Dayton photographer creates evocative visions

‘I use my camera as an artist uses his brush.’

Jane Reece, known as Dayton’s most important artist and photographer of any generation, combined dramatic poses with striking lighting to create images that garnered international recognition.

Her career started in 1903 after she became seriously ill and was sent to recuperate in Southern Pines, N.C. She began painting while convalescing but reacted badly to the turpentine used in oil painting and could not continue.

A nurse caring for her during the illness lent her a camera and Reece took her first photographs of children and scenes around the area. Months later the self-taught photographer moved to Dayton and opened a studio in a downtown house naming it “The Rembrandt.”

In 1935 Reece described to a reporter for “The National Altrusan” the creative urge that led her to photography. “I love it more and more as I delve into its hidden possibilities. Each portrait made is a fresh experience – a new phase of life – one short reading of a face capable of an infinite variety of expressions,” she said.


It was unusual for women to follow a career path in the arts at the turn of the century and female photographers were especially rare, according to a Dayton Art Institute narrative published in conjunction with a 1997 museum exhibition “The Soul Unbound: The Photographs of Jane Reece.”

Reece worked in a style called Pictorialism, which was popular toward the end of the 19th century and in the early 20th century. The photographic style depicts people and scenes in dreamy lighting and soft focus, and it was part of a larger movement known as Photo-Secession, which sought to promote photography as a fine art.

“Early in the 20th century photographers tried to convince both the public and the art establishment that photography was on an equal par with the other fine arts,” said Aimee Marcereau DeGalan, the former Chief Curator, Curator of European Art at The Dayton Art Institute, in 2016. “Yet because photography used ‘scientific’ principles and extensive equipment, many critics thought it could not be considered in the same way as painting. In response, Pictorialist photographers created images which were soft-focused and atmospheric, poetic and evocative.”

“In these Pictorialist works, both the photographer’s vision and hand were evident, just as in a drawing or painting,” said DeGalan. “The Pictorialist works by Jane Reece mark a watershed moment in the history of photography as the medium gained acceptance as a form of artistic impression.”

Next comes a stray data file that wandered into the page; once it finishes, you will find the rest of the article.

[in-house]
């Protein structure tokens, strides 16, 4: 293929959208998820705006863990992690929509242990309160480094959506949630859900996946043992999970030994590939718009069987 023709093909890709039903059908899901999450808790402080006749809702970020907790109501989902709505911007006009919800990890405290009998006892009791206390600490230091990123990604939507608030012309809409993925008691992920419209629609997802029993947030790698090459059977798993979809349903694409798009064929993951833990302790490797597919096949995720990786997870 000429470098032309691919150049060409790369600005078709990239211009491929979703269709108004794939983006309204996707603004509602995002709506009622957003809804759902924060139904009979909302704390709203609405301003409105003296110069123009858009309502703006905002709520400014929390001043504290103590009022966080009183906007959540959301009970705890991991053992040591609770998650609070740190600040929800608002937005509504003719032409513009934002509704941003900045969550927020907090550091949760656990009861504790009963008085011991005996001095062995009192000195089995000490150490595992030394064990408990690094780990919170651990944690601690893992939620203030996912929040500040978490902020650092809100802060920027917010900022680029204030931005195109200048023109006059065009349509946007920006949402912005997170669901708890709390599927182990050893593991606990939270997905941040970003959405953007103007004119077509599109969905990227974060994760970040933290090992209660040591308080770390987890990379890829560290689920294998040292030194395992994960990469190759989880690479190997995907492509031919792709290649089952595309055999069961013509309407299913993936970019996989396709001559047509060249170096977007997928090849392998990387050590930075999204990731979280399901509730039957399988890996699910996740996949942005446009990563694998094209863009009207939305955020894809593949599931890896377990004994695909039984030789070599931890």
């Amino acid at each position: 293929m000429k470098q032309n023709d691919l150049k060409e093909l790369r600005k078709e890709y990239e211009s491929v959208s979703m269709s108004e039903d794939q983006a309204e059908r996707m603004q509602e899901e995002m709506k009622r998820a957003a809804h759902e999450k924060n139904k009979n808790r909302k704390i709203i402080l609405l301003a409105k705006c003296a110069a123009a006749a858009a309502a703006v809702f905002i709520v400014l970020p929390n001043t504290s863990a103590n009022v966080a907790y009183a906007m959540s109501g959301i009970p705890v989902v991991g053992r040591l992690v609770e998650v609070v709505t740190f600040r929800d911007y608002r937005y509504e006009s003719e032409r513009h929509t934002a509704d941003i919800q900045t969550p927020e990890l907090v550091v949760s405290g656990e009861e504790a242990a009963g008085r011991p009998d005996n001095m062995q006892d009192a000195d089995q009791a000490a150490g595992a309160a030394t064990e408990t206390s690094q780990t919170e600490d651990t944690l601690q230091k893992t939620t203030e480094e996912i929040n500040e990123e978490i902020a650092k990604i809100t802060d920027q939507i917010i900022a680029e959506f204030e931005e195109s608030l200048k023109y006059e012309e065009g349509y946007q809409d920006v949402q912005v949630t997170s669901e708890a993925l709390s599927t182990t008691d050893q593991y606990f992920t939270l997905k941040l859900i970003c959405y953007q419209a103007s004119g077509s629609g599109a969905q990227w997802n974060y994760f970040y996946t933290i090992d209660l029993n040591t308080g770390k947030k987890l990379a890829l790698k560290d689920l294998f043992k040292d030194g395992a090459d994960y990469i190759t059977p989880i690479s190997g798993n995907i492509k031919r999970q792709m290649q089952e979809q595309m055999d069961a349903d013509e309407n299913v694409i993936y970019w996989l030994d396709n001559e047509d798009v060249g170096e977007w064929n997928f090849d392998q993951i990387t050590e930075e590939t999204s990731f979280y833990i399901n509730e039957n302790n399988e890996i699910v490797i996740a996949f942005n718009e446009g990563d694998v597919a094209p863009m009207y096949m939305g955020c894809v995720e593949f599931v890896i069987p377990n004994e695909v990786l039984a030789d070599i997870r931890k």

For part of the year in 1909 Reece moved to New York City to study photography at Columbia University. When she returned to Dayton she opened a new studio in the Callahan Building at Main and Third Streets where she worked until 1917.

While prominent Dayton families were seeking her out for family portraits, including Bishop Wright (the father of Wilbur and Orville Wright), Reece practiced her whimsical photographic style.

“I don’t photograph – I use my camera as an artist uses his brush – to make the picture I already see in my mind,” she told the Monterrey Peninsula Herald in 1945.

She exhibited her portraits nationally and internationally, which led to world-wide recognition during the 1920s and 1930s.

Her reputation helped pave the way to photographing the influential. Photographs of Margaret Woodrow Wilson, the daughter of the former president, the sculptor Lorado Taft, Helen Keller and the poet Robert Frost are among the portraits that filled her portfolio.

A combination of failing eyesight and changes in photographic taste began to wind down her career in the late ’30s and she stopped taking photographs at age 76 in the mid 1940s.

In 1952 she donated more than 9,000 negatives and 400 photographic works to the Dayton Art Institute, the largest body of her work anywhere.

“The expressive and unique vision of Jane Reece’s work and her time spent in New York alongside other Photo-Secessionists such as Alfred Stieglitz and Clarence White, makes her work not simply relevant to Dayton but to the larger history of the medium,” said DeGalan.


HISTORY EXTRA is a weekly pictorial history feature showcasing the Miami Valley’s rich heritage. If you have a unique set of historic photos found in your parents’ or grandparents’ attic that depicts the past in the Miami Valley, contact Lisa Powell at 937-225-2229 or at

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